Agreement with Indefinite Pronouns

In English grammar, agreement is the correspondence of a verb with its subject in person and number, and of a pronoun with its antecedent in person, number, and gender. Indefinite pronouns, in particular, can pose some challenges when it comes to making sure they agree with the verbs and possessive pronouns in your sentences. This tutorial will help you understand how to accurately use indefinite pronouns and ensure grammatical agreement.

What are Indefinite Pronouns?

Indefinite pronouns, as the name suggests, are pronouns that do not point to a specific thing or person. They are often used when the exact object or person being referred to is not important or known. Below are some examples:

  • Everybody
  • Someone
  • None
  • Everything
  • Many
  • Both
  • While these are just a few examples, there are many more indefinite pronouns in the English language.

    Agreement with Indefinite Pronouns

    When it comes to indefinite pronouns, the agreement can be a little tricky. Normally, verbs must agree with their subjects, and pronouns must agree with their antecedents, in number. That is, singular subjects need singular verbs, and plural subjects need plural verbs. However, many indefinite pronouns can be either singular or plural, depending on the context.

    The Rule of Singularity for Indefinite Pronouns

    A commonly overlooked rule in English grammar is that many indefinite pronouns, despite potentially referring to multiple individuals or items, are still singular and therefore require singular verbs and possessive pronouns. These include:

  • Everybody
  • Someone
  • Anyone
  • Each
  • Neither
  • Everyone
  • For instance:

    Everyone is wearing their hat.

    This sentence, while commonly used in informal English, is grammatically incorrect. The correct version would be:

    Everyone is wearing his or her hat.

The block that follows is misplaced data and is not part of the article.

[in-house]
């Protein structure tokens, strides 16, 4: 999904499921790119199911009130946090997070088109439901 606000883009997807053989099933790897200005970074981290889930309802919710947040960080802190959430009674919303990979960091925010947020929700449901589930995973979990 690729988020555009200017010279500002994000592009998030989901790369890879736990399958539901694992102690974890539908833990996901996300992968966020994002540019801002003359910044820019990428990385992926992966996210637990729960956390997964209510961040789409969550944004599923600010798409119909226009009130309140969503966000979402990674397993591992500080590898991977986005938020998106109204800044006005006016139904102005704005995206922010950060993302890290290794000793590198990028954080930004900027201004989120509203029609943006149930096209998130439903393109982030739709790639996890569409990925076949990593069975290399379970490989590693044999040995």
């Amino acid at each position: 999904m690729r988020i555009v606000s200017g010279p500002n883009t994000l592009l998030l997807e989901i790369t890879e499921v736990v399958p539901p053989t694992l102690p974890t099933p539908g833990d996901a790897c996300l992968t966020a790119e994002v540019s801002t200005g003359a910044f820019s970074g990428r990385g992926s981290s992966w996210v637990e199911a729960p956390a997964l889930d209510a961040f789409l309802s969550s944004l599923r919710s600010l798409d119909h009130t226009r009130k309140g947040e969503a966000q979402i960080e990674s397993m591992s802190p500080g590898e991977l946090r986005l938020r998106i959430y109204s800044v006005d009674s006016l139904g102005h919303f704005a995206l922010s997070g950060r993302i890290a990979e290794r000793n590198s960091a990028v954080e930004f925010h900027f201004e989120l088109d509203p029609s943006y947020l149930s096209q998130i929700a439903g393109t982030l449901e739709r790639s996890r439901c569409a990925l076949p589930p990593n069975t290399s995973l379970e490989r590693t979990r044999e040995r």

The Rule of Plurality for Indefinite Pronouns

    On the other hand, there are some indefinite pronouns that are always plural, so they must be used with plural verbs and possessive pronouns. These include pronouns like 'few', 'many', and 'several'. For example:

    Many have lost their homes in the storm.

    In this sentence, "many" is a plural indefinite pronoun, agrees with the plural verb "have" and the plural possessive pronoun "their".

    The Rule of Contextual Agreement for Indefinite Pronouns

    Finally, there is a set of indefinite pronouns that can be either singular or plural, the determination of which depends on the prepositional phrase following the pronoun. These include 'all', 'any', 'most', 'none', and 'some'. For example:

    None of the pie has been eaten.

    In this case, the pie (singular) determines the use of the singular verb "has".

    None of the pies have been eaten.

    Conversely, if the noun in the prepositional phrase is plural as in "pies", the verb also becomes plural ("have").


    As you can see, the key to understanding agreement with indefinite pronouns can be quite complex and is largely based on whether they are treated as singular or plural. Remember, while many indefinite pronouns seem plural because they are including or speaking about multiple items or people, they actually can be singular as well. Generally, the rules outlined above will guide you accurately, but be aware of regional variations that may alter these rules in casual conversation or in certain forms of English. As with most grammar rules, the key is exposure and practice.

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